Cavalry Storage CAND3001T0 1TB Network Drive ReviewNemo - February 4, 2009
» Discuss this article (14)
This section allows you to create backup schedules to backup folders from the CAND3001T0 to another identical NAS device. According to the documentation, the files are encrypted and compressed before the duplicate process in order to secure the data as well as reduce the time of data transfer. Interestingly, there is no provided means provided to restore files and folders from the backup, nor does there seem to be any indication of the encryption key or compression algorithm used. You can only choose one folder at a time to back up and are limited to five scheduled backup jobs. There is no capability of monitoring the backup jobs to ascertain whether or not they ran.
You can use the built-in backup capabilities to backup the CAND3001T0 to an identical NAS device according to the user manual. I attempted to back up to the D-Link DNS-323 over the network and expected to see some sort of error in the system logs, but there was nothing there so I am not certain the scheduled job ever started. Without having an identical device to test with, there was no sure way to test this functionality, or so I thought. After exchanging several e-mails with Cavalry's technical support folks I found out that an “identical NAS” could be the CAND3001T0 itself. So I set up another backup task setting the destination address as the IP of the review unit and chose a folder to back up. At the prescribed time the job kicked off and this time I did see an entry in the logs showing a mount request for the \backup directory. I left the job to run overnight as I managed to choose a directory with almost 1,000 files for a total of 33GB.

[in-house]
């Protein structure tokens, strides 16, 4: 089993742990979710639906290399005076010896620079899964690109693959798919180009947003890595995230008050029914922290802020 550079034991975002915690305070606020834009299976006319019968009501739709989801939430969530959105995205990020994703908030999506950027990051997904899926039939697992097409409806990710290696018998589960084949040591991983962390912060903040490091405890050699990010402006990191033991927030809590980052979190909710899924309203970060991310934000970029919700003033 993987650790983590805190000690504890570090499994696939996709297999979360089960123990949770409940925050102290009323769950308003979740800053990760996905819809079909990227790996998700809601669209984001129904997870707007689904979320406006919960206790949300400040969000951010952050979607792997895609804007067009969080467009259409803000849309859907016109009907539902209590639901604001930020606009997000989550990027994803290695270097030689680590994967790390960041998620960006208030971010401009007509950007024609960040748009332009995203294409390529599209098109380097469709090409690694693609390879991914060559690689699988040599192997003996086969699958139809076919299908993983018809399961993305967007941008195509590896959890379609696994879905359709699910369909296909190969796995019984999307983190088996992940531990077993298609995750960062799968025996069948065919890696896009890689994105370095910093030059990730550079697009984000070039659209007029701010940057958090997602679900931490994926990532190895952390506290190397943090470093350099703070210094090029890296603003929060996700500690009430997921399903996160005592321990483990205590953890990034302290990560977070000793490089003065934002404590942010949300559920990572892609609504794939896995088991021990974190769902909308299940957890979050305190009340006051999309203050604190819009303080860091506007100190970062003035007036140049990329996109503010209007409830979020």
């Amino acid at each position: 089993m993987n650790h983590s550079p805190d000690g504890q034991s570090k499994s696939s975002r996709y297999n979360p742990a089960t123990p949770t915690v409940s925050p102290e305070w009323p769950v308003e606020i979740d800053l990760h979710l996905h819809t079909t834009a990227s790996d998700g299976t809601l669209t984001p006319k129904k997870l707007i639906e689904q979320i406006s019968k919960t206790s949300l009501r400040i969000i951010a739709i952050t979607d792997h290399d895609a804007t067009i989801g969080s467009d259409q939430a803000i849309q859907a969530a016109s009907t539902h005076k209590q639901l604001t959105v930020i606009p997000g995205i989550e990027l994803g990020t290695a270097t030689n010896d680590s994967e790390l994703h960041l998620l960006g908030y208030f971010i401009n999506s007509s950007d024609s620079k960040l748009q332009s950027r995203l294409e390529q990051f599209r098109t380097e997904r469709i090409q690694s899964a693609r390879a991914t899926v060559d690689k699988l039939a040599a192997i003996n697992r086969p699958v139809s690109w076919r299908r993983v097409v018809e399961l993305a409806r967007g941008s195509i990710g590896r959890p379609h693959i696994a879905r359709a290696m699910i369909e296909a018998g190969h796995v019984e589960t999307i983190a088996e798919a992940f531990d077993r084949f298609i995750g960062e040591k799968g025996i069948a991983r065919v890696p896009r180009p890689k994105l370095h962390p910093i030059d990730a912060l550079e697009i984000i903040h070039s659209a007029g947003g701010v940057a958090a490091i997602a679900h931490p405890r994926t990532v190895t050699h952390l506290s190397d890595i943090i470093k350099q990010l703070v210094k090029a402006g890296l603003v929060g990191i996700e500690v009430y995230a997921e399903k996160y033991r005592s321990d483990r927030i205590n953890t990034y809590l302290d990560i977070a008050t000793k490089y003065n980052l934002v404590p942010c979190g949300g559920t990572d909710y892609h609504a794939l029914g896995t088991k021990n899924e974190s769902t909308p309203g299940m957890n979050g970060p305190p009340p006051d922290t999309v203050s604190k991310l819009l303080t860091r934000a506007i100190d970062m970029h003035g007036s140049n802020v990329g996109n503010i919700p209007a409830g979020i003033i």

When I next checked the CAND3001T0 using My Computer in Windows, I was able to see a new directory called \backup off the root of the volume and could navigate to where all the backup files were located. So far so good, except that I could not access them through Windows as I got “Access is denied” errors. Even when I mapped a drive using the login credentials of the administrator account on the CAND3001T0 I could not open or copy any files. I decided to make one last attempt using my rudimentary Linux skills. I connected to the device through telnet, which gave me access to a Linux shell, and then I browsed to the backup file folder. I then tried to do a "restore" by copying the files out of the \backup directory to the \public folder hoping it would work in Linux, but no such luck as I still got “Permission denied” on all the files I tried to copy.
That just about wraps up the configuration options. All that's left is to take a look at the logging capabilities.